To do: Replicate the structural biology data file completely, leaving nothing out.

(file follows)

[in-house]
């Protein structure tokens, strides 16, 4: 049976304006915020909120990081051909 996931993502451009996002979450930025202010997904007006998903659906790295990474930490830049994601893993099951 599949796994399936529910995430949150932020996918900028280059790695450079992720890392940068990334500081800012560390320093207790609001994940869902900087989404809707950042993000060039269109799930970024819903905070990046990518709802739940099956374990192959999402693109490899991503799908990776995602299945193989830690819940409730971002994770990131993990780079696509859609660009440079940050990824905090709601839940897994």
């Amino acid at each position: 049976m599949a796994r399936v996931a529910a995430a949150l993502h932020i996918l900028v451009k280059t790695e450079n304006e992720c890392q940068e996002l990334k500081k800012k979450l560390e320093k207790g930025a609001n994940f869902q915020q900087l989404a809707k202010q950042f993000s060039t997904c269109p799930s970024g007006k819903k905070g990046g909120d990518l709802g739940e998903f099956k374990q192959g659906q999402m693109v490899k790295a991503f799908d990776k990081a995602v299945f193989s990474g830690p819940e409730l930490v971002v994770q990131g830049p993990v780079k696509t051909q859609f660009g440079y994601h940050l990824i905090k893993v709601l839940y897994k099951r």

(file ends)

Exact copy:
[in-house]
């Protein structure tokens, strides 16, 4: 049976304006915020909120990081051909 996931993502451009996002979450930025202010997904007006998903659906790295990474930490830049994601893993099951 599949796994399936529910995430949150932020996918900028280059790695450079992720890392940068990334500081800012560390320093207790609001994940869902900087989404809707950042993000060039269109799930970024819903905070990046990518709802739940099956374990192959999402693109490899991503799908990776995602299945193989830690819940409730971002994770990131993990780079696509859609660009440079940050990824905090709601839940897994």
């Amino acid at each position: 049976m599949a796994r399936v996931a529910a995430a949150l993502h932020i996918l900028v451009k280059t790695e450079n304006e992720c890392q940068e996002l990334k500081k800012k979450l560390e320093k207790g930025a609001n994940f869902q915020q900087l989404a809707k202010q950042f993000s060039t997904c269109p799930s970024g007006k819903k905070g990046g909120d990518l709802g739940e998903f099956k374990q192959g659906q999402m693109v490899k790295a991503f799908d990776k990081a995602v299945f193989s990474g830690p819940e409730l930490v971002v994770q990131g830049p993990v780079k696509t051909q859609f660009g440079y994601h940050l990824i905090k893993v709601l839940y897994k099951r």